Incredible overview of making mirrors for the world's largest telescope

Originally published at:


It’s very reflective.


Sure beats doing them by hand. Back when I was much poorer, I read some books on hand grinding your own eight inch mirrors and building simple dobsonians. It’s fascinating how similar the process is on a vastly larger scale, but with the addition of robots to do all the grinding and polishing. Yeah future!


My brainiac friend is grinding his own giant telescope mirror. I need to ask him where is at on it… been awhile.

ETA - its 44"




I like this one better:


Robots are necessary so as to achieve the required precision.

1 Like

I appreciate that your video mentioned how it becomes a mirror. This is just a glass blank. A high-tech glass blank, but still not a mirror.

1 Like

Yes, much better.


Roger that.

Also, where does the warning label go?


Here’s what I don’t understand. Why do all 18 tons of glass need to be hyper pure shit, purer than the purest water from the deepest lake on the highest mountain? It’s only the surface that needs to be smooth. The inside can go fuck itself with its impurity. Why not use “reasonably pure” glass, then deposit a layer of “hyper-pure-fuckin-shit” on top of that? Or sputter a thicker layer of hyper pure amazing-ass aluminum on top and polish that? Then they can surface at the site with other aluminum, business as usual. This just seems to me a process that is overkilled with purity. It’s really only the very top surface that is in question, and maybe a touch deeper so that impurities within the material don’t bubble to the surface with temperature changes, vibrations, age, etc.

Also, in one vid, they said it takes a year to polish the back. WTF??? The back of the thing doesn’t do anything.

Telescope gods, explain this shit to me. I don’t get it.

I’m sort of surprised that glass still gets the nod at all; since it’s a mirror rather than a lens and vastly flatter than “we use glass because the float process makes it pretty flat” grade.Were I asked to guess I would have imagined that there was something either easier to work with or with better mechanical properties for when you need a large sheet of it to not droop at all when suspended.

That said, I imagine that if you are going to the trouble of building a mirror that nice you Do Not Want even slight variations in coefficient of thermal expansion, stiffness, weight per unit area making it droop, or any of the other variables that might affect the flatness of the important surface once it’s hung on a support structure and placed in a necessarily open-roofed environment.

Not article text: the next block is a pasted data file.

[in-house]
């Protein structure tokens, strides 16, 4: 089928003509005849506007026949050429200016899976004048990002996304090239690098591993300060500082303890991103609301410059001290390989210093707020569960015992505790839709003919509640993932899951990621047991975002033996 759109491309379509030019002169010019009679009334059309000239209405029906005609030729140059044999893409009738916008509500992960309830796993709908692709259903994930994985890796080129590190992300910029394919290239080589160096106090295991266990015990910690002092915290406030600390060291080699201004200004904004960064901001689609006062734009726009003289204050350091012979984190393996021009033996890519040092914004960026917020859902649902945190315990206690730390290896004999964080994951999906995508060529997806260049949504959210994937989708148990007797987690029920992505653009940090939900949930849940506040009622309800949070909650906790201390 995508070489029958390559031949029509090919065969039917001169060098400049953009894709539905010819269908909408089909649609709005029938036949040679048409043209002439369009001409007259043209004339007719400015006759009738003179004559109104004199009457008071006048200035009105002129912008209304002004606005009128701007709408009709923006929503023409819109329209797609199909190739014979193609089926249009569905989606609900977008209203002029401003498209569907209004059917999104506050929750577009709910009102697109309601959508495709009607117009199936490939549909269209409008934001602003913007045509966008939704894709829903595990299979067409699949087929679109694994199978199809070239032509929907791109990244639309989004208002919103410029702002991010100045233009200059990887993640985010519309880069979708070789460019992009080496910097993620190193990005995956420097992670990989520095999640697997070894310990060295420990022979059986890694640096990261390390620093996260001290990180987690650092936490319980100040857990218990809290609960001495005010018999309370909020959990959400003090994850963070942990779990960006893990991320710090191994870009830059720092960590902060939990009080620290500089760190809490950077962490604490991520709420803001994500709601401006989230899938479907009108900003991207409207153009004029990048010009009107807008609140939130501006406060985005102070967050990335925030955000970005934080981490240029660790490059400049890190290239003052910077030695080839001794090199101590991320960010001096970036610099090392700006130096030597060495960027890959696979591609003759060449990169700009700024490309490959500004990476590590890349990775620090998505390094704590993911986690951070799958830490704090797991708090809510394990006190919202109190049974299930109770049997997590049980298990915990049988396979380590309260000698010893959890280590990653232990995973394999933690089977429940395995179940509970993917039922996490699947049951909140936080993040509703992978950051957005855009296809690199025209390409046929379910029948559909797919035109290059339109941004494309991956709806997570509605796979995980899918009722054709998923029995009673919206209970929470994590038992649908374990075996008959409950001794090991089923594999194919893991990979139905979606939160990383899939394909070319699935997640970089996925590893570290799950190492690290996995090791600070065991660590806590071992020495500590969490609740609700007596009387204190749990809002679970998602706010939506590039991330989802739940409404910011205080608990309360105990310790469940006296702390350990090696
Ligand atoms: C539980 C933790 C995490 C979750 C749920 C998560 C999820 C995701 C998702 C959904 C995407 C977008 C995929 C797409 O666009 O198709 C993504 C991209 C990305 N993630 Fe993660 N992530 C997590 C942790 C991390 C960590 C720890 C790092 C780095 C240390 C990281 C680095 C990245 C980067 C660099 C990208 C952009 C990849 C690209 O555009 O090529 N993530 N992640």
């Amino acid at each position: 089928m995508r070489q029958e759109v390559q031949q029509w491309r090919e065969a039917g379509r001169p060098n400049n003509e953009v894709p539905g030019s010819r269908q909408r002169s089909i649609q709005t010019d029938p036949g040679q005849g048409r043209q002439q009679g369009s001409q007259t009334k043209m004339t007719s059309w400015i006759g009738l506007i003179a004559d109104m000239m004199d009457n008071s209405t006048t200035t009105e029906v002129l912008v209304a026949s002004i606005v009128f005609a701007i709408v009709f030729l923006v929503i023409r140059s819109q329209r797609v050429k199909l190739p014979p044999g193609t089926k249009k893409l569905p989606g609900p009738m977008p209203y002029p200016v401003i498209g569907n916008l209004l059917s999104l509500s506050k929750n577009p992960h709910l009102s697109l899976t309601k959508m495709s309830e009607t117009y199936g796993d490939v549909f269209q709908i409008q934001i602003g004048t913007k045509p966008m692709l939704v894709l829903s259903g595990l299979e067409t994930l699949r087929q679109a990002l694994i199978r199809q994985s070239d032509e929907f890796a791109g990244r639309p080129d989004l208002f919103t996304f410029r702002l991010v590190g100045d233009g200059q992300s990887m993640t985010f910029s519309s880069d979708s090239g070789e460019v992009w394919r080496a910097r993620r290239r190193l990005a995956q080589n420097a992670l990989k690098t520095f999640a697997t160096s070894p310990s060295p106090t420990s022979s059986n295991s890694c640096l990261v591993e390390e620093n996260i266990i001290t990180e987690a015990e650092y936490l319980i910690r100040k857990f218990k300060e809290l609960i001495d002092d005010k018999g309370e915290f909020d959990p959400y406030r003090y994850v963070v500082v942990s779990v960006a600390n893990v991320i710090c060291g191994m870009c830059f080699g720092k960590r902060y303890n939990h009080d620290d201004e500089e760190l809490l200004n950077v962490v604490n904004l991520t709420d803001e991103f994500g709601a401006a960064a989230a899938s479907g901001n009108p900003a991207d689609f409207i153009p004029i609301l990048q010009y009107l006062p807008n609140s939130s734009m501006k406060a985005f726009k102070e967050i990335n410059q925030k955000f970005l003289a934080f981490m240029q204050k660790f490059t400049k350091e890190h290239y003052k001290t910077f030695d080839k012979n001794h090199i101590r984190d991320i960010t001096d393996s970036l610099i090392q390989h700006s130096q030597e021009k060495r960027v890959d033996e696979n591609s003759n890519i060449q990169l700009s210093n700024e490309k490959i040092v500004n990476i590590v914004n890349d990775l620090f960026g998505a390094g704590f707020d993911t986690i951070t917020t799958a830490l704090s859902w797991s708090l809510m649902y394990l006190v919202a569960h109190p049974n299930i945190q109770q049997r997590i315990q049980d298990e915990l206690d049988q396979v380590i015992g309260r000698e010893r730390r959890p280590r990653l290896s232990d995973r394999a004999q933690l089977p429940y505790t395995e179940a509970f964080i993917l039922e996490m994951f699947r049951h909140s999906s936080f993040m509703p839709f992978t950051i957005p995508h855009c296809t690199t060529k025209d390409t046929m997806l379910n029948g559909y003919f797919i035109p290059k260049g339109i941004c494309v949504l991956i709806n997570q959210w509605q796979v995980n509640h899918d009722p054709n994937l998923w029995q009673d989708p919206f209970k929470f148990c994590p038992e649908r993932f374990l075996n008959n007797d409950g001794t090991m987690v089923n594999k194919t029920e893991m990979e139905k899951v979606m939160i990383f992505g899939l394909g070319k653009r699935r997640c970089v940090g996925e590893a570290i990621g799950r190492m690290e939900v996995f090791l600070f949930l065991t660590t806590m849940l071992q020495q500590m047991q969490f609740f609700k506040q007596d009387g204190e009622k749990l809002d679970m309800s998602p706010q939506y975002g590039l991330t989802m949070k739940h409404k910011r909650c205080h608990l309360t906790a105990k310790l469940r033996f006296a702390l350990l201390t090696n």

That’s an amazing process. What an engineering feat.

I imagine any impurity could lead to a compromise in structural integrity. All I know is everything with these fancy telescopes requires precision, or you get shit that is blurry or distorted, which is bad when you are looking at a point of light many light years away. This is because the changes they detect for things like planet hunting is such a small change. Like the back is how you mount the thing, so you need perfectly flat to mate with the flat mount.

I remember awhile ago there was worry we were basically at the maximum for how good terrestrial telescopes were because of the wiggle of light going through the atmosphere. But thanks to new digital techniques, we can compensate for that.


Those sorts of questions are interesting to me, and make me wish that I had taken at least one Astronomy class in college…

I did come across this reference-- which, for our purpose may as well be one of many.

(downloads a pdf)

Glass is the legacy material for mirror substrates, and there are several reasons why it performs so well: the material is thermally stable; it can be engineered into a stiff structure with minimal residual stress; and the face sheet can be polished to a high-quality optical surface.